by Tara Sharp, Windermere
There is a lot to consider when you decide to buy a house, especially if it is your first. How much home you can afford? What kind of loan should you choose? Which neighborhoods are both affordable and a good investment? These are just a few of the questions you’ll be asking yourself. But with an experienced agent to help you, you’ll get the guidance you need to come up with the right answers − and a home you love. Here’s a handy “Buying a House Checklist”:
First things first
Before you start shopping, you need to find out how much home you can afford to buy. Your agent can refer you to a loan officer who will help you determine how much of a down payment you can manage, as well as the monthly payment, taxes and insurance costs. Your lender can then prequalify you for a dollar amount, which can help you focus your search. You can also get a quick, rough estimate of monthly mortgage costs at Windermere.com; there’s a mortgage rate calculator on every listing detail page.
Create a wish list
Once you know your price range, talk to your agent about the home features you need and the ones you would prefer. The former might include number of bedrooms or suitable space for a home office, while the latter might include hardwood floors or a pantry. By clearly communicating your needs and preferences, you can help you agent narrow down the selection and avoid wasting your time.
Check out a few neighborhoods
Be sure to talk to your agent about what you’re looking for in a neighborhood. Are property values your highest priority? Great schools? A short commute? Small-town atmosphere? Big-city amenities? Your agent will try to narrow down the affordable neighborhoods that fit your criteria. Then you can either explore them with your agent or get a sense of each neighborhood on your own.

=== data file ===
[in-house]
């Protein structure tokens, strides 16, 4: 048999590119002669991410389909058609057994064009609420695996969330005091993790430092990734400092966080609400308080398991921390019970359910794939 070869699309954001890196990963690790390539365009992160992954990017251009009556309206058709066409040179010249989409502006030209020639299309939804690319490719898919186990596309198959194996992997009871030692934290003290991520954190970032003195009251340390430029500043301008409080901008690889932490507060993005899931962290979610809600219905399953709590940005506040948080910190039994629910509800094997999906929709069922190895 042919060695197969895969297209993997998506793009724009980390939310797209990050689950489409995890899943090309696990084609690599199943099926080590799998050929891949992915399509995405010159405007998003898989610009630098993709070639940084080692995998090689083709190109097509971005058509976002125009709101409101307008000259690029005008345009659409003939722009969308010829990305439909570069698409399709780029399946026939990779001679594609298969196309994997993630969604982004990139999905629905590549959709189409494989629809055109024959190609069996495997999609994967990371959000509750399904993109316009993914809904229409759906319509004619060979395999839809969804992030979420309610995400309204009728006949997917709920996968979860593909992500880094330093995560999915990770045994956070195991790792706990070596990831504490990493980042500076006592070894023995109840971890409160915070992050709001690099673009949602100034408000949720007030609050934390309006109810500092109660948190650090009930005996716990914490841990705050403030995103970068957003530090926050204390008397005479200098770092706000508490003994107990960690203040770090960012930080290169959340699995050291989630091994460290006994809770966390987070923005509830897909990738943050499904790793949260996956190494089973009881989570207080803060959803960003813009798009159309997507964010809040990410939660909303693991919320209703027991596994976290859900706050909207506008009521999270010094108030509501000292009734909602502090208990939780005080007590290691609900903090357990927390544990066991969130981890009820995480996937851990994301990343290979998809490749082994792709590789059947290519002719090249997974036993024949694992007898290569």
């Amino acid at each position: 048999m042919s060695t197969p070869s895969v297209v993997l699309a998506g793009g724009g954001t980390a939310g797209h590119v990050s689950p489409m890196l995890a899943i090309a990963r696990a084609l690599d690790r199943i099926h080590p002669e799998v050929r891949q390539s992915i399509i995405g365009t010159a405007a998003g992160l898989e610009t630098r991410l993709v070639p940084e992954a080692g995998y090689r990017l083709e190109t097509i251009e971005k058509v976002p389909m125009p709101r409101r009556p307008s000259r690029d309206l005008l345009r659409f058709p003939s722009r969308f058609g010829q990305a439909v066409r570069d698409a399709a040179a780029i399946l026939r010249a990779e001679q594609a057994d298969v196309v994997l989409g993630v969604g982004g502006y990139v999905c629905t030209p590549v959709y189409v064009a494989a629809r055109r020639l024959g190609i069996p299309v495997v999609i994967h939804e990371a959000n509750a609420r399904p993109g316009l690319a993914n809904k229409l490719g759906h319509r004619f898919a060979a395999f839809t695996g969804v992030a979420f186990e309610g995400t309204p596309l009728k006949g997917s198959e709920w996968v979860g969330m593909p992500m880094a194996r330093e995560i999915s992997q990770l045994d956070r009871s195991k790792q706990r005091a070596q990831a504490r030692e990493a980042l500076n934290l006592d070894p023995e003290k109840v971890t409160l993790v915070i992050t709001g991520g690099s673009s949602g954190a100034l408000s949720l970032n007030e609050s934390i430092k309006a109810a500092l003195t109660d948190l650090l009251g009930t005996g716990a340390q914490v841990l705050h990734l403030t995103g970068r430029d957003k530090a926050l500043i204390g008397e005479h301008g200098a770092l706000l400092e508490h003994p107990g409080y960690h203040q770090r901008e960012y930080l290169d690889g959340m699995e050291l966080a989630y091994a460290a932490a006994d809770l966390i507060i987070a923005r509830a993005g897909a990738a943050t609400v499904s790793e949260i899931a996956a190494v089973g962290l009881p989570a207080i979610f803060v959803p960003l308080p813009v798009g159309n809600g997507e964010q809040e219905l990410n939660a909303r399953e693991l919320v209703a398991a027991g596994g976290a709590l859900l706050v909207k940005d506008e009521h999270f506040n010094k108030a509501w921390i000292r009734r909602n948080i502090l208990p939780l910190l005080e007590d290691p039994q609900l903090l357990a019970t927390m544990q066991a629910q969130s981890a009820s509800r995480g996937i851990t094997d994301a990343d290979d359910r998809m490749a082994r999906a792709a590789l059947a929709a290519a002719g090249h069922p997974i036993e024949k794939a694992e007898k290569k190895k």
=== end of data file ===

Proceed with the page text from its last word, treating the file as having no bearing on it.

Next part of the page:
Shop for a loan
There are many different loan programs to choose from. You’ll want to find one that offers you the best terms for your current situation and future plans. Your agent can give you the names of several mortgage specialists who can review your options with you and help you determine which loan is the most advantageous. Once you’re approved for a loan, sellers will consider you a more attractive prospective buyer.
Make an offer
You’ve finally found the right house in the right neighborhood. It fits your practical needs, has potential and just feels right. So how do you ensure that you keep the price as affordable as possible without running the risk of losing it? Your agent has the expertise to help you make the right offer. He or she knows what comparable houses are selling for, how long they’ve been on the market, and whether or not the asking price for the home you want is fair. Your agent can also offer excellent advice when it comes to making a counteroffer.
Seal the deal
Once you’ve found the home you want and your offer has been accepted, you give the seller an earnest-money deposit. Your agent draws up a purchase and sale agreement; it’s the contract that outlines the details of the property transfer from the seller to you. This contract is typically contingent on the home passing a structural inspection and you obtaining approval for financing.
The inspection lets you know if the house has any major issues and how well it has been maintained. Remember, no house is perfect. If the inspection uncovers some problems, your agent can help you determine whether to ask the seller to handle or pay for the repairs or to renegotiate the price of the home.
When the inspection is concluded and any loose ends resolved, you “close” on the home. Closing is when you and the seller sign all the papers, you pay your share of the settlement fees, and the documents are recorded. Your agent will be a happy to answer any questions throughout this complex process.
Home at last
When you buy a home, you get more than just a place to live. You get the satisfaction of having a place that is truly yours, one that reflects your style and provides a comfortable setting for you and your family. Buying a home also gives you a substantial annual tax deduction and a way to build wealth over the years.